To analyze this observation quantitatively and without the interference of high dermal Itgb1 activity (Fig 1A), we isolated keratinocytes from the epidermal layer of Tnfr1+/+ Sharpincpdm/cpdm, Tnfr1-/- Sharpin+/? and Tnfr1-/- Sharpincpdm/cpdm mice, and investigated Itgb1 activity specifically in basal cell layer keratinocytes that also express Integrin alpha 6 (Itga6, also known as CD49f; Fig 1B) (see Methods for details). In order to distinguish basal keratinocytes by flow cytometry, any residual cells expressing lineage markers for leukocytes [CD45, Protein Tyrosine Phosphatase, Receptor Type C (PTPRC)] or endothelial cells [CD31, Platelet And Endothelial Cell Adhesion Molecule 1 (PECAM1)] were gated out by flow cytometry, and cells expressing Itga6 were further analyzed for binding active Itgb1 (9EG7) or total Itgb1 (HMβ1–1) antibodies (Fig 1C). Quantification of these data showed that the amount of active Itgb1 on the surface of the double knockout Tnfr1-/- Sharpincpdm/cpdm basal keratinocytes was indeed significantly increased compared to Tnfr1-/- Sharpin+/? keratinocytes, although it was lower than in the hyperproliferative Tnfr1+/+ Sharpincpdm/cpdm cells (Fig 1D). The total Itgb1 levels were not significantly altered even though total Itgb1 levels seem elevated in Tnfr1+/+ Sharpincpdm/cpdm basal keratinocytes (Fig 1E). Importantly, FACS experiments with primary keratinocytes from four individual mice showed that staining with the 9EG7 antibody results in approximately 6 fold higher signals than isotype control (Panel A and B in S1 Fig). Altogether, these data suggest that increased Itgb1 activity in Sharpincpdm/cpdm mice is not solely due to chronic inflammation and proliferative dermatitis but that SHARPIN functions as an integrin inhibitor in vivo.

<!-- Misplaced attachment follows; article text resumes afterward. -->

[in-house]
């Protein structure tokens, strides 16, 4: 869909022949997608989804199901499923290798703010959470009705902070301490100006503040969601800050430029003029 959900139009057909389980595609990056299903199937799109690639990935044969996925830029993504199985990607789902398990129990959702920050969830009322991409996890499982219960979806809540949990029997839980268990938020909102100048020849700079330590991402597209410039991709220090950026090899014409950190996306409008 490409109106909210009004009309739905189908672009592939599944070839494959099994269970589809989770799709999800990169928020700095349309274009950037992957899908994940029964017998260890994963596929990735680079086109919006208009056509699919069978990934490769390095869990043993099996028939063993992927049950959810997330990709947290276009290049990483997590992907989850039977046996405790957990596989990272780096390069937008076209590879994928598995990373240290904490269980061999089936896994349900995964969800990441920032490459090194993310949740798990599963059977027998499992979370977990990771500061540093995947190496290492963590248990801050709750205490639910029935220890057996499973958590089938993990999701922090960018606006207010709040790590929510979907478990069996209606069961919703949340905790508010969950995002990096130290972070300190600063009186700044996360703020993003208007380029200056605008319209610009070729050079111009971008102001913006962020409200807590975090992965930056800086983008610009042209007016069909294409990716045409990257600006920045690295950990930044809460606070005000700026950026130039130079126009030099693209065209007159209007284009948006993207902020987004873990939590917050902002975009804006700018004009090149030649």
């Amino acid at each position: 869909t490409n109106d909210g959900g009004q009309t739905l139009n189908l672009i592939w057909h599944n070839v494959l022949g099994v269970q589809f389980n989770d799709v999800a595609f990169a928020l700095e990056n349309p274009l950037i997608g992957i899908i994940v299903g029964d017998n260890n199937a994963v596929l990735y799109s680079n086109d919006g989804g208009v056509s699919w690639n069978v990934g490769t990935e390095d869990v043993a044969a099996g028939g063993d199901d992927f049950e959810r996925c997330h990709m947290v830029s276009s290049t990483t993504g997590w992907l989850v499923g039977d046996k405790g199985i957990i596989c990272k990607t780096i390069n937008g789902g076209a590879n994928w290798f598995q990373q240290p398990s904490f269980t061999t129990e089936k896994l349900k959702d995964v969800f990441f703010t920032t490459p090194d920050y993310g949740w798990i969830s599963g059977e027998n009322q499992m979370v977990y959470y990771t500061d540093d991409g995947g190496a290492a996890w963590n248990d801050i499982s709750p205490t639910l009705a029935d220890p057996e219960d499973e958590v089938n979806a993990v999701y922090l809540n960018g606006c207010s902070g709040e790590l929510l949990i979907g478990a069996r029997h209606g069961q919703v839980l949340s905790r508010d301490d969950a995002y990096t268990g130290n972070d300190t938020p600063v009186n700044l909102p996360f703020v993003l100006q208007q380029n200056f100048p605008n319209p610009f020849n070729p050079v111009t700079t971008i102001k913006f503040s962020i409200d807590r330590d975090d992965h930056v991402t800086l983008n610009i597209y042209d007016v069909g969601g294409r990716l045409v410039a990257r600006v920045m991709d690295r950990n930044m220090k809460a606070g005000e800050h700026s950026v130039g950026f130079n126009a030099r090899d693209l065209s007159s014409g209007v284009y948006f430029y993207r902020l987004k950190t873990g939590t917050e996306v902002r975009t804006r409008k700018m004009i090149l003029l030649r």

Itgb1 inhibition ameliorates the epidermal hyperproliferation phenotype in Sharpincpdm/cpdm mice